The Internet has been buzzing about the underperformance of "Sucker Punch" at the box office this weekend, which came in second to the second "Wimpy Kid" movie. Everyone seems intent on tearing director Zack Snyder apart for the film's content, but I have not yet see the movie, so any sort of dissection of its merits from me is going to have to wait. Instead, I'm going to go the more meta route today and look at what the poor performances of "Sucker Punch" and the recent alien buddy comedy "Paul" mean for the future of fanboy cinema.
Roughly six months ago, when the highly anticipated "Scott Pilgrim vs. the World" took a dive, I posited that the broader mainstream culture wasn't yet receptive to the tastes of the video-game loving, anime-watching, twenty-something Comic-Con nerd crowd. There would be other chances in the future, though, for this kind of movie to connect. The studios were still gamely trying to court the fanboy audience, and there were several high profile projects still waiting on the horizon. But then "Tron Legacy" only did so-so, "The Green Hornet" did even worse, "Paul" barely registered on anyone's radar, and now "Sucker Punch" is being excoriated for the worst excesses associated with its target audience. Does this mean that the studios will stop making films aimed at fanboys?
I don't think so. Looking back over the recent films primarily targeted at the young male audience, there haven't been many real financial disasters. "Kick Ass" and "Tron" both made their budgets back. "The Green Hornet" was a bigger hit overseas, and "Paul" was made for so little money, it's already broken even. Only "Scott Pilgrim" and "Sucker Punch" can rightly be called bombs, and they both had comparatively modest budgets, so the losses weren't that steep. "Sucker Punch" only had a price tag of $82 million, though the shock-and-awe marketing price probably pushes that figure up some. Many similar effects-heavy action films have budgets well north of $100 million.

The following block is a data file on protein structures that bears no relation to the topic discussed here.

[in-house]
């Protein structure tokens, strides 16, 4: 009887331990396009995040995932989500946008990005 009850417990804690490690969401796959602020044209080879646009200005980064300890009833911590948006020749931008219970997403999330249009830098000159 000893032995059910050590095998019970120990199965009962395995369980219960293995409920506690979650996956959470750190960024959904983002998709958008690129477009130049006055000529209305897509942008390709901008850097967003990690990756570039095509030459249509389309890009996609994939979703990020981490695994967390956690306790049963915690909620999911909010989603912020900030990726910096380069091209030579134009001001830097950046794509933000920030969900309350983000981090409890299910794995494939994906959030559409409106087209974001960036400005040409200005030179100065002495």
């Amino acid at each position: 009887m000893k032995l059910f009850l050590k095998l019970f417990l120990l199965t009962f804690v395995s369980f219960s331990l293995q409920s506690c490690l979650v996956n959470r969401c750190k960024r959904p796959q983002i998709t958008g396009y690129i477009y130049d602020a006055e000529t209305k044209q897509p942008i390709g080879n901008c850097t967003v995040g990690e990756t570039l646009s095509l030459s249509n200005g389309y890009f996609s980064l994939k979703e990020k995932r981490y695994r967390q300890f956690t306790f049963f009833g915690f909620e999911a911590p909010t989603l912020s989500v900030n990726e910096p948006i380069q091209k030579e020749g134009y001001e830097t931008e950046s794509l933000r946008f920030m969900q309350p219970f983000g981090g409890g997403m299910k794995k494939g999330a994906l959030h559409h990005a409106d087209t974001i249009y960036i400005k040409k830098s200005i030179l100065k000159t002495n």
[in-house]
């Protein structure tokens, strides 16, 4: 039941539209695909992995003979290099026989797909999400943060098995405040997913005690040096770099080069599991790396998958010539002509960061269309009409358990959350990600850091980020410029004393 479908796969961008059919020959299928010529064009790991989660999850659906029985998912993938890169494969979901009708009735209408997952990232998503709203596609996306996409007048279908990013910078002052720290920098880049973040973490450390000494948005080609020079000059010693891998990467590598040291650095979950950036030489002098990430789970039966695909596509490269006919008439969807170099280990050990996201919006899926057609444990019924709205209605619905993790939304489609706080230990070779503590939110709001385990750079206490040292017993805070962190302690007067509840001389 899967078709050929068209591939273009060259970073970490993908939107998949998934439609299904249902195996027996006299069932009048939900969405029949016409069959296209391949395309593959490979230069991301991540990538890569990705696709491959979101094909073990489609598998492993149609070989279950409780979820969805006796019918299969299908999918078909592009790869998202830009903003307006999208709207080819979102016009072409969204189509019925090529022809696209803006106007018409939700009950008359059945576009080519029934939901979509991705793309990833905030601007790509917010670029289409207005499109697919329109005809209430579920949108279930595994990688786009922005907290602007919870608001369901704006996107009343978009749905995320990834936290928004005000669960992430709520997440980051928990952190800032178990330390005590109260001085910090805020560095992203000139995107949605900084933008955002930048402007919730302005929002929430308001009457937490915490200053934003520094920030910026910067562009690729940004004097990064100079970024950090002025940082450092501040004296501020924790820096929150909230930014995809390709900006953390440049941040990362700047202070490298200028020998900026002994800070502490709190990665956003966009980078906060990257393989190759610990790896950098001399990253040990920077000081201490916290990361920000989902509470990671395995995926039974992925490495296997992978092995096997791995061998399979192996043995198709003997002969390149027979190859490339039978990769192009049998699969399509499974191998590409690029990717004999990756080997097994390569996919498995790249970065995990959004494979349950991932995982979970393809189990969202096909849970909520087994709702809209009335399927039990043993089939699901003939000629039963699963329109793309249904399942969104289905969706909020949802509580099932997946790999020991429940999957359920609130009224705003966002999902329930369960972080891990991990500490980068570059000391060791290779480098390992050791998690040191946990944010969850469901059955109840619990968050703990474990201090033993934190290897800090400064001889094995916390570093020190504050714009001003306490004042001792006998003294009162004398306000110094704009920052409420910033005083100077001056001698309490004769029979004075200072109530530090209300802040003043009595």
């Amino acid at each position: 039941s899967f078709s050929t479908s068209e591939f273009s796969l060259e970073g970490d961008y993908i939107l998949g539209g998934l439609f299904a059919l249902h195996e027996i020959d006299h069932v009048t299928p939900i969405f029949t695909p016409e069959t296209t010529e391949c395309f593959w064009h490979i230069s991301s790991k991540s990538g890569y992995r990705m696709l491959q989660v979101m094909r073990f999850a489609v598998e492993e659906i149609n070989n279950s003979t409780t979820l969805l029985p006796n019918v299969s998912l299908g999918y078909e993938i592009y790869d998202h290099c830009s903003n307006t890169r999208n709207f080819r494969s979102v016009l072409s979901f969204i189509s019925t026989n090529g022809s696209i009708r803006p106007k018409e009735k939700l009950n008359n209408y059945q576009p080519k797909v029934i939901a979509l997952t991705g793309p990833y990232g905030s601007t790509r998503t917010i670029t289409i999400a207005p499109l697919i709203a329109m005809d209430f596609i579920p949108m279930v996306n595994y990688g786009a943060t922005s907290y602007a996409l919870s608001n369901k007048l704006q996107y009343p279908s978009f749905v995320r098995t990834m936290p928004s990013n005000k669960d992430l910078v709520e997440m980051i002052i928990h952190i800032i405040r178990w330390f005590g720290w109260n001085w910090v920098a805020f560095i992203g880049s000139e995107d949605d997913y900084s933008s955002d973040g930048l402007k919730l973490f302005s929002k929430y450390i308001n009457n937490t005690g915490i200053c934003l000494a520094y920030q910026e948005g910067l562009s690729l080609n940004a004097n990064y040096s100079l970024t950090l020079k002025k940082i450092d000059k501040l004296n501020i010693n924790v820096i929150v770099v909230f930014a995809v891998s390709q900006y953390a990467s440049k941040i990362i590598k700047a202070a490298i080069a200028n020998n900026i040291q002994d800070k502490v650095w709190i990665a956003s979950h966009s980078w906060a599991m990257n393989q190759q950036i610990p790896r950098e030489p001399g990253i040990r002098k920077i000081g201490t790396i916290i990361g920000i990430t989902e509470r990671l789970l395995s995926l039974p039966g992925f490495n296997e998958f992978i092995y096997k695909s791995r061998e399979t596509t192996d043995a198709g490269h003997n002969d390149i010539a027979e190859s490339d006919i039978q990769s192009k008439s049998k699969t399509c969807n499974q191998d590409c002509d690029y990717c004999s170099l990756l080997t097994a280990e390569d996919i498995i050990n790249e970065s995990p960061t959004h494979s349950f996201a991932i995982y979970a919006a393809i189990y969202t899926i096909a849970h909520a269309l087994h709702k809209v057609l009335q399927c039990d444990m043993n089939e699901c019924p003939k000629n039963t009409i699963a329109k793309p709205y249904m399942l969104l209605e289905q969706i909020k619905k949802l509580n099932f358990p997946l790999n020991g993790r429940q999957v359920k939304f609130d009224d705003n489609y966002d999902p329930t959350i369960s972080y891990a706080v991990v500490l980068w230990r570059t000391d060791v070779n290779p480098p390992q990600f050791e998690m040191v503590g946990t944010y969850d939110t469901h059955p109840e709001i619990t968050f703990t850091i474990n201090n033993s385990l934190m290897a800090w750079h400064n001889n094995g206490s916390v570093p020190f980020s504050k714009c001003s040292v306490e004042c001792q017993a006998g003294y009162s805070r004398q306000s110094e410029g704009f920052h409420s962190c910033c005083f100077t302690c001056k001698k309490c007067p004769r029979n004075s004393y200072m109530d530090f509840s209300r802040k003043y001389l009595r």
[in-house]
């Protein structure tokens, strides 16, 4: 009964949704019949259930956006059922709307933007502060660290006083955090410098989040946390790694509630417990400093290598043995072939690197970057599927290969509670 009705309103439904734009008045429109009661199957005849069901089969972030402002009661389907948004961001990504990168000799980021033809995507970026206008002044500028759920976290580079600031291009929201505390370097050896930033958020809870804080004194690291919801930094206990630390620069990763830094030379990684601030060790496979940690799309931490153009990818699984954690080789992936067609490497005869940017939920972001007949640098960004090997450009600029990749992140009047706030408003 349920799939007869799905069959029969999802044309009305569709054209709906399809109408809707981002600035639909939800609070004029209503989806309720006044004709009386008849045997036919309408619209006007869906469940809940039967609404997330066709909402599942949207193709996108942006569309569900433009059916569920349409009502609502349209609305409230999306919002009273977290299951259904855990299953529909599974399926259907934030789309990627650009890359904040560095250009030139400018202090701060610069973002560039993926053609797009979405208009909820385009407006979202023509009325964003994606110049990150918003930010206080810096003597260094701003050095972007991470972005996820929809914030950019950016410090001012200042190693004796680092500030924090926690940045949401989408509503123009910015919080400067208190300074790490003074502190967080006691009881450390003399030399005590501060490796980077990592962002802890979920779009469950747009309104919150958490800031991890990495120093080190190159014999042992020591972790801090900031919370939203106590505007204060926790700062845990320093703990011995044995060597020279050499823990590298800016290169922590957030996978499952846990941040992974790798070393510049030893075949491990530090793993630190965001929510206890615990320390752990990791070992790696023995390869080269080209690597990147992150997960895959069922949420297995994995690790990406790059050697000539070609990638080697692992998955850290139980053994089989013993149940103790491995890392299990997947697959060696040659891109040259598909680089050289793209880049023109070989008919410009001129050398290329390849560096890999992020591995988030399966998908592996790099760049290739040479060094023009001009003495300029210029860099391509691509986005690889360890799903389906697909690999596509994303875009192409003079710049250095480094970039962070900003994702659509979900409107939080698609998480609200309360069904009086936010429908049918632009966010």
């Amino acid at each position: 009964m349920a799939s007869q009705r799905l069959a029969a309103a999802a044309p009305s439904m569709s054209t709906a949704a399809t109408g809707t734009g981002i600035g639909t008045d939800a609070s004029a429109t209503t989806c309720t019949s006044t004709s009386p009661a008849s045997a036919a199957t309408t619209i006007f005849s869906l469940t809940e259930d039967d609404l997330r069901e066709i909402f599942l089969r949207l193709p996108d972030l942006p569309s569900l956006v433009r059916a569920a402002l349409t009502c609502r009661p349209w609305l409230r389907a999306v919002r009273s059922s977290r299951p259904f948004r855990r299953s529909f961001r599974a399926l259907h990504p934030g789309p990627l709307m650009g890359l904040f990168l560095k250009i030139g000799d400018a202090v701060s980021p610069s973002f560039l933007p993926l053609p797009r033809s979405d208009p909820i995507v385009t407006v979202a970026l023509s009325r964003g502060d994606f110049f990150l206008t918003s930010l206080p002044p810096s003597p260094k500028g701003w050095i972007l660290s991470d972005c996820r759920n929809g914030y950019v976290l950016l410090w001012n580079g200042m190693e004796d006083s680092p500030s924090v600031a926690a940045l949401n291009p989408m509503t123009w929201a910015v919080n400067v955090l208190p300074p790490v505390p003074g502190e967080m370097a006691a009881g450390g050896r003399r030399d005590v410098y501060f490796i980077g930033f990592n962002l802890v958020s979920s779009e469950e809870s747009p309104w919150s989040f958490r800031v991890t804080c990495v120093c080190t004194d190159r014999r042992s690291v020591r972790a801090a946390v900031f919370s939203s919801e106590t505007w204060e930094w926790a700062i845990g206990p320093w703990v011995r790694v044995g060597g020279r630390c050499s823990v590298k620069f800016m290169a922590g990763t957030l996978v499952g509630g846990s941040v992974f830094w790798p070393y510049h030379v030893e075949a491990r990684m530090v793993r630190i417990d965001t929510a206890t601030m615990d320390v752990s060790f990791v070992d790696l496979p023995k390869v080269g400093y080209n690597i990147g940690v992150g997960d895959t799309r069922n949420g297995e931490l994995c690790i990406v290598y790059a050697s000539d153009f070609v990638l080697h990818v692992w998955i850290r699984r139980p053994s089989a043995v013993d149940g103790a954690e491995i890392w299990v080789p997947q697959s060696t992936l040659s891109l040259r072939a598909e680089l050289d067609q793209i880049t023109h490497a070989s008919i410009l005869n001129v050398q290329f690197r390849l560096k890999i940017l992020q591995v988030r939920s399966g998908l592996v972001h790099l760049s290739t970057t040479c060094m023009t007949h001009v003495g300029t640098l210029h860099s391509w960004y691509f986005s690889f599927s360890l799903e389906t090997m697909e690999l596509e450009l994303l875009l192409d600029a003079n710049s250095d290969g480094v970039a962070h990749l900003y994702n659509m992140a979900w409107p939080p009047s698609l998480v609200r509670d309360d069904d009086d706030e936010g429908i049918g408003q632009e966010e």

The real issue here is that there hasn't been a big blockbuster that's been primarily driven by the comic book crowd lately. Sure, "The Expendables" and the various superhero films appeal to the fanboy crowd and enjoy solid attendance by the young male quadrant, but a significant portion of their audiences are female, or older, or younger, or generally more mainstream. Everyone is excited for "The Dark Knight Rises," not just the fanboy crowd. What we haven't seen is film aimed solely at that specific fanboy demographic that has become a moneymaker on the same level as something like "Twilight," which also plays to a similar audience - teenage girls.
Four years ago, the surprise success of "300" sent everyone scrambling to find the next big comic book hit, but as time has worn on and those hits failed to materialize, the craze has just about run its course. Perhaps the fanboys are more discerning or more difficult to predict, but the message that is coming across loud and clear right now is that they are not as dependable as they were once perceived to be. If the fanboys can't be sold on something like "Sucker Punch," which is stuffed to the gills with everything that could possibly appeal to the young male psyche, then the studios have no financial interest in making more movies like it.
This is not the end of fanboy cinema, but I suspect that future efforts will be scaled back in size and scope. We're not going to see another risky "Watchmen" level production any time soon, and only rarely a "Sucker Punch" or a "Scott Pilgrim." Kiss those dreams of a big-budget R-rated "Preacher" goodbye. We'll also no longer see marketing campaigns that solely pander to fanboy sensibilities. I can't help wondering if "Scott Pilgrim" would have attracted a bigger audience if it had pushed its more tender romantic elements at female viewers, instead of spending all the ad money trying to razzle-dazzle the gamer crowd. Oh, and Zack Snyder will keep working, but he's not going to be given carte blanche with the "Superman" reboot. I doubt anyone would give him final cut over a shoe commercial for the foreseeable future.
But is this a bad thing? I liked "Scott Pilgrim vs. the World," and I appreciated the influx of original projects that the fanboy genre brought in, but it's been difficult to ignore some of the excesses. I have to say it's been nice to see the fanboy crowd's usual puffed-up sense of entitlement get deflated a bit lately. You can not argue that "Sucker Punch" has any kind of broad appeal when it enjoyed such a massive marketing blitz and still got KO'd by a no-frills kids' movie with a tiny $20 million budget. The truth is that fanboys are a niche audience, and the genre movies that they prize, full of sex and violence and mayhem, are niche films that should really be treated as such.